Bryan Stevenson: No, I think that’s right. I mean, I grew up in a community where most of the adults hadn’t gone to high school, let alone gone to college. And it was this powerful intervention by lawyers into our community that made that community open up to public schools, to black kids. Because when my dad was a teenager, black kids couldn’t go to the public schools and there were no high schools for black kids. And so the expectation even of high school wasn’t something I could see or touch. But I went to high school and I think we were just so kind of energetic and excited to take it all in. And we played sports and we did music, and I went to college with that same kind of energy and that same kind of curiosity, and I was really focused on the now and not on the later. I was a philosophy major, and it was in my senior year that somebody came up to me and said, Now, you know, nobody’s going to pay you to philosophize when you graduate from college. And it kind of hit me hard because I hadn’t really thought about it. And I knew a lot of people were continuing education. I loved school. So I said, Well, I’ll do that. And I started looking into graduate programs in history or English or political science. And much to my dismay, I realized that to get admitted to graduate programs in history, English or political science, you have to know something about history, English, political science. But I didn’t really feel like I did, and I kept looking. And to be honest, that’s really how I found my way to law school, because it was clear to me, you don’t need to know anything to go to law school. And I ended up at Harvard Law School with that mindset. But I knew I wanted to do something about inequality and injustice and the poor and racial bigotry. And I was really frustrated because it didn’t seem like anybody was talking about that. I was not well-informed. I’d never met a lawyer before I got to Harvard Law School, but I had these aspirations, and after the first year I was so disillusioned, I actually left and I went to the School of Government to pursue a degree in public policy because I thought, that would be more fulfilling. And I remember the day two months into that program when I woke up and I looked in the mirror and I thought, Wow, I’m even more miserable here than I was at the law school. And it seemed as if they were teaching us to maximize benefits and minimize costs. But it didn’t matter whose benefits got maximized, whose costs got minimized. And I and I found that alienating went back to the law school and then took this course that did send me to the Deep South and eventually led me to a place that I felt very intimidated by death row in Georgia. And I was just supposed to tell someone that they weren’t at risk of execution any time in the next year. And I was so nervous and so overwhelmed when they finally brought this condemned man into the room. I remember he was burdened with chains in handcuffs on his wrists. He had a chain around his waist, shackles on his ankles. And I just was just overwhelmed by the visual of it. And when they had him on chain, I forgot everything and I just started apologizing. So I’m so sorry. I’m just a law student. I don’t know anything about the death penalty. I don’t know anything about criminal procedure, appellate procedures, civil procedure. And then I remember I said, but I am here to tell you that you’re not at risk of execution any time in the next year. And that’s when this man grabbed my hand and he said, wait, wait, wait, wait, say that again. I said, You’re not a risk of execution any time in the next year. And the man said, Wait, say that again. And I said, You’re not at risk of execution any time in the next year. And that’s when this man hugged me and said, Thank you. He said, You’re the first person I’ve met in the two years I’ve been on death row who’s not a death row prisoner or death row guard, he said, Because of you, I’m going to see my wife. I’m going to see my kids. I’ve been talking to them on the phone, but I haven’t let them come and visit because I was afraid they show up and I’d have an execution date and I didn’t want them to have to deal with that. And it really blew me away that just being in that place, I could have an impact on the quality of someone’s life, even though I didn’t know very much, and it just seemed like a special place where I felt for the first time, like being in the legal profession might empower me to do something. And then we started talking. Turned out we were exactly the same age. Had the same birthday, same month, same day, same year. One hour turned into 2 hours. 2 hours turned into 3 hours. And I was only supposed to be there for an hour, but I just kept talking and we were just lost in conversation. And then the guards came in after 3 hours, angry that I hadn’t ended the visit when I was supposed to. And they took it out on this man, threw them against the wall, pulled his arms back, put the handcuffs on his wrist tightly wrapped the chain around his waist, violently put the shackles on his ankles. And I remember begging them to be gentler, saying, look, it’s my fault. It’s not his fault. He didn’t do anything wrong. And they were shoving him toward the door. And I just felt so terribly. And then I remember how he planted his feet when he got in front of the door. And when they shoved him, he didn’t move. And then he turned around to me and he said, Bryan, don’t worry about this. You just come back. And that’s when he closed his eyes and began to sing a hymn. And he started singing, I’m pressing on the upward way. New heights I’m gaing every day, still praying as I’m onward bound. And then he said, Lord, plant my feet on higher ground. And it was just a moment of clarity. Even the guards stopped and then they recovered and started pushing him down the hallway. And you could hear the chains clanging, but you could hear this man singing about higher ground. And when I heard that man saying, that’s when I knew I wanted to help condemn people get to higher ground. But I also knew that my journey to higher ground was tied to his journey. And I realized that if he doesn’t get there, I don’t get there. And it just changed everything. I went back to Harvard Law School. You couldn’t get me out of the law school library. I needed to know everything. I was deep into understanding the jurisprudence necessary to help condemned prisoners learn in comedy and federalism and appellate procedure and habeas corpus. And all of these doctrines, for me, was something I had to do. And today, even some 35, almost 40 years later, I really do believe when people say, you know, if someone asks me, how have you helped people or how I tell them it’s not because I’ve worked hard. It’s not because I’m smart or anything like that. I really do believe it’s because I heard a condemned man sing and in that song understood things about the humanity of all of God’s children, about the yearning and the need to be an agent of redemption and change and restoration and freedom for all people. And so it did it came to me in a song. I think that’s an absolutely fair characterization.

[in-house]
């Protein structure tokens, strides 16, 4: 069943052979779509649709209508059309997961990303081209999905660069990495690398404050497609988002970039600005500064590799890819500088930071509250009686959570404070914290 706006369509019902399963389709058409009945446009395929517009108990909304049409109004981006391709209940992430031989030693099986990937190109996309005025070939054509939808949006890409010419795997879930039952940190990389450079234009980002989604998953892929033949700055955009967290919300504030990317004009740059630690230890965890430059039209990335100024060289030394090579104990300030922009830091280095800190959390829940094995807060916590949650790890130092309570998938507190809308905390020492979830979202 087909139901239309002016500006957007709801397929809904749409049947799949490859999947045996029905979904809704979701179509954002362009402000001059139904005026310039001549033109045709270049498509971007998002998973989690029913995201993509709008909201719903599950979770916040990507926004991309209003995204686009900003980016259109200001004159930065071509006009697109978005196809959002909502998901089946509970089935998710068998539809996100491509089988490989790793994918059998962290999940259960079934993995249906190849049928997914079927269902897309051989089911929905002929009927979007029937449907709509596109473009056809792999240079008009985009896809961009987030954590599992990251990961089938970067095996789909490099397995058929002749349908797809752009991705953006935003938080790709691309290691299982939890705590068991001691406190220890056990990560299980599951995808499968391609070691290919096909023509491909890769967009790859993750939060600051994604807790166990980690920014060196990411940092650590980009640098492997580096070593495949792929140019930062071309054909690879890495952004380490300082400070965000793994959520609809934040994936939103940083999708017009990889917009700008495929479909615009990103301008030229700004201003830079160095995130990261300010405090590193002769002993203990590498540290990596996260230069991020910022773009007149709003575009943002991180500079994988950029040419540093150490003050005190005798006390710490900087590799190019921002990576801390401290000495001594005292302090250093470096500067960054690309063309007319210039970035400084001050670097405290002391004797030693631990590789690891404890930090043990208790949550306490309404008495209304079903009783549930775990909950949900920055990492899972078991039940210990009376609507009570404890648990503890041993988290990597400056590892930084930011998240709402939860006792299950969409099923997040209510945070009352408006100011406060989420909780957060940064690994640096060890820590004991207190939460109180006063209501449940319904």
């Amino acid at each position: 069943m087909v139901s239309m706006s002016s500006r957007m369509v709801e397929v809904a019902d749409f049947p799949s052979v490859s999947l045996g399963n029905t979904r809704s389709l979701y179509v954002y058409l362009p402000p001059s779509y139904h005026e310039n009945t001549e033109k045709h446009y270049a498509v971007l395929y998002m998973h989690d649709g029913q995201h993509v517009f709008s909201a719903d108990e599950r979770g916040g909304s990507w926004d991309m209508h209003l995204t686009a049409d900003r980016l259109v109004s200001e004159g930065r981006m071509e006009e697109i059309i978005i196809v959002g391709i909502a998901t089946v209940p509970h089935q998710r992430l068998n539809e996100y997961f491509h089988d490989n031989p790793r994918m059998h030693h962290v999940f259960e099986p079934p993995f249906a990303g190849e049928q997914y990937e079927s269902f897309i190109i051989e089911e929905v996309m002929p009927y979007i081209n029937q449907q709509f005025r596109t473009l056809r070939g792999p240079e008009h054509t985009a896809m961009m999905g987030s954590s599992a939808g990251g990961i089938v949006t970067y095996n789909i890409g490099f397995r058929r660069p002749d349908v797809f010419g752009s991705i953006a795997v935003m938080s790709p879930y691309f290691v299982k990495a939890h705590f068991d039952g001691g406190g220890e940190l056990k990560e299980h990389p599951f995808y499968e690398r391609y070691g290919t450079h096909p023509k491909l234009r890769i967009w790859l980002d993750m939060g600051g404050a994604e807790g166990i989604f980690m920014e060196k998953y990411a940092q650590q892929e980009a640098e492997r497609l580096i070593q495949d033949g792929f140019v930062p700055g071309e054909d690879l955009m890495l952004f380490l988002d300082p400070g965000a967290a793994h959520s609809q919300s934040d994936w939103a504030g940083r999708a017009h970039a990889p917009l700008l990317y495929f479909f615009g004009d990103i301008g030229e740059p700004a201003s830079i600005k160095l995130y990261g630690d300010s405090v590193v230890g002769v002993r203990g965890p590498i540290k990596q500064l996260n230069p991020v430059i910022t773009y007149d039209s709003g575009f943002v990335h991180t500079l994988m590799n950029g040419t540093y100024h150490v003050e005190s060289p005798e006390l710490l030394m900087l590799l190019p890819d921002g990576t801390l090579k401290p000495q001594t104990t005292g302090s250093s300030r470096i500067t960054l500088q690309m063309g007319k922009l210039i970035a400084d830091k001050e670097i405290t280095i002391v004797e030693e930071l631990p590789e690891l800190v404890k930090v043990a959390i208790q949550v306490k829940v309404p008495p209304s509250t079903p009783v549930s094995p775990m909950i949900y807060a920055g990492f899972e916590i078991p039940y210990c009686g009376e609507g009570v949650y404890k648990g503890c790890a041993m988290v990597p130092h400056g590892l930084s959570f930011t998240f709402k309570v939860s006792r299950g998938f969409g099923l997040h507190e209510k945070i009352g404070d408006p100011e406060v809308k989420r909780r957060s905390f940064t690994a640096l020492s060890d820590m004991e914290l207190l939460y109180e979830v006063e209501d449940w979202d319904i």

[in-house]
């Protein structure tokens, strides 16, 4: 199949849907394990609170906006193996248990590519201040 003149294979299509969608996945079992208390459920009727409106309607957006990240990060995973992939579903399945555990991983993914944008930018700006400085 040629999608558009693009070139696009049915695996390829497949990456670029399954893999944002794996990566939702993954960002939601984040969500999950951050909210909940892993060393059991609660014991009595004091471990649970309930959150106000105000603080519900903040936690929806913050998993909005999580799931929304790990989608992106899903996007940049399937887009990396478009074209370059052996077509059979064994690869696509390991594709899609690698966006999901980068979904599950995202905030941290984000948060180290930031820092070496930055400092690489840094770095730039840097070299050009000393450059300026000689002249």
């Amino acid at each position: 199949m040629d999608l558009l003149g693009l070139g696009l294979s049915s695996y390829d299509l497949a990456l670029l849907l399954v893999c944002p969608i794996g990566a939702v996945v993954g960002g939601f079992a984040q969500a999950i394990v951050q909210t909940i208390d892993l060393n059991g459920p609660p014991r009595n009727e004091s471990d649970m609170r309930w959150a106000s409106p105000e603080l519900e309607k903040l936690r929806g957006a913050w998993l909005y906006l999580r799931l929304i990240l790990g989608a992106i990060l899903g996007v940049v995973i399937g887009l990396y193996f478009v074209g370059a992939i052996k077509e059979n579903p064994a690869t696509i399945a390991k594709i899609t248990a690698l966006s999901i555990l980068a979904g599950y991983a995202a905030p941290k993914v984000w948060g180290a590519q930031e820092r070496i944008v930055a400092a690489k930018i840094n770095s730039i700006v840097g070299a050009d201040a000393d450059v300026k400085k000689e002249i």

Kate: It’s such a perfect right, that word vocation from vocato, to be called.